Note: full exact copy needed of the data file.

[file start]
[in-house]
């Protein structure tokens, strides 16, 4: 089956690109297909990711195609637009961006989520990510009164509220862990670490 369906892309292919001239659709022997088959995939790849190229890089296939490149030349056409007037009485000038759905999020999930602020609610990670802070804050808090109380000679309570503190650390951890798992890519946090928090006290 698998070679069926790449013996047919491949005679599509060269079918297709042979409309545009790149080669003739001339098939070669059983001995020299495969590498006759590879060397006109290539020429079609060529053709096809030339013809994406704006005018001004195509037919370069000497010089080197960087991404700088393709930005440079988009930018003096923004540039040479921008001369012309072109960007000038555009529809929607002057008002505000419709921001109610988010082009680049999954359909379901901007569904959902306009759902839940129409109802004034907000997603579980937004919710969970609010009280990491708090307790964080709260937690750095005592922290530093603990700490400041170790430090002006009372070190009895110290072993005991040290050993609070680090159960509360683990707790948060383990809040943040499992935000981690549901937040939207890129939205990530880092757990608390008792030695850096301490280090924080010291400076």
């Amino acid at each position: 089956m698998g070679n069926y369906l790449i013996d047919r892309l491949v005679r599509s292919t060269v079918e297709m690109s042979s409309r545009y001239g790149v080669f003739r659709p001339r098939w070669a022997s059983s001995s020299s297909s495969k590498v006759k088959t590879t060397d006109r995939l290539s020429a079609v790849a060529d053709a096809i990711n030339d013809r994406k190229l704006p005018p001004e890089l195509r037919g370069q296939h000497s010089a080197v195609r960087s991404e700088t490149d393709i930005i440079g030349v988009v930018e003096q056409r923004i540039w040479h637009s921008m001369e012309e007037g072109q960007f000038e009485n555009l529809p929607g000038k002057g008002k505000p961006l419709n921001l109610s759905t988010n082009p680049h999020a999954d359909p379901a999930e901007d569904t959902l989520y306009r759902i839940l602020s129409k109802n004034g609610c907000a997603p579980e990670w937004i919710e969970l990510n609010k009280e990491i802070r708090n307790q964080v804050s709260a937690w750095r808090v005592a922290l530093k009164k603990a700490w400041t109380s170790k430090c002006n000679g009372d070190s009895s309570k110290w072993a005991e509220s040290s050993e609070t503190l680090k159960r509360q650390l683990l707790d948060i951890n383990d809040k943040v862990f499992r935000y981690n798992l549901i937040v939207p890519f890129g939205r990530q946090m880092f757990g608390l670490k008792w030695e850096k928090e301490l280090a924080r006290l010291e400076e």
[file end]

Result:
[in-house]
């Protein structure tokens, strides 16, 4: 089956690109297909990711195609637009961006989520990510009164509220862990670490 369906892309292919001239659709022997088959995939790849190229890089296939490149030349056409007037009485000038759905999020999930602020609610990670802070804050808090109380000679309570503190650390951890798992890519946090928090006290 698998070679069926790449013996047919491949005679599509060269079918297709042979409309545009790149080669003739001339098939070669059983001995020299495969590498006759590879060397006109290539020429079609060529053709096809030339013809994406704006005018001004195509037919370069000497010089080197960087991404700088393709930005440079988009930018003096923004540039040479921008001369012309072109960007000038555009529809929607002057008002505000419709921001109610988010082009680049999954359909379901901007569904959902306009759902839940129409109802004034907000997603579980937004919710969970609010009280990491708090307790964080709260937690750095005592922290530093603990700490400041170790430090002006009372070190009895110290072993005991040290050993609070680090159960509360683990707790948060383990809040943040499992935000981690549901937040939207890129939205990530880092757990608390008792030695850096301490280090924080010291400076």
């Amino acid at each position: 089956m698998g070679n069926y369906l790449i013996d047919r892309l491949v005679r599509s292919t060269v079918e297709m690109s042979s409309r545009y001239g790149v080669f003739r659709p001339r098939w070669a022997s059983s001995s020299s297909s495969k590498v006759k088959t590879t060397d006109r995939l290539s020429a079609v790849a060529d053709a096809i990711n030339d013809r994406k190229l704006p005018p001004e890089l195509r037919g370069q296939h000497s010089a080197v195609r960087s991404e700088t490149d393709i930005i440079g030349v988009v930018e003096q056409r923004i540039w040479h637009s921008m001369e012309e007037g072109q960007f000038e009485n555009l529809p929607g000038k002057g008002k505000p961006l419709n921001l109610s759905t988010n082009p680049h999020a999954d359909p379901a999930e901007d569904t959902l989520y306009r759902i839940l602020s129409k109802n004034g609610c907000a997603p579980e990670w937004i919710e969970l990510n609010k009280e990491i802070r708090n307790q964080v804050s709260a937690w750095r808090v005592a922290l530093k009164k603990a700490w400041t109380s170790k430090c002006n000679g009372d070190s009895s309570k110290w072993a005991e509220s040290s050993e609070t503190l680090k159960r509360q650390l683990l707790d948060i951890n383990d809040k943040v862990f499992r935000y981690n798992l549901i937040v939207p890519f890129g939205r990530q946090m880092f757990g608390l670490k008792w030695e850096k928090e301490l280090a924080r006290l010291e400076e």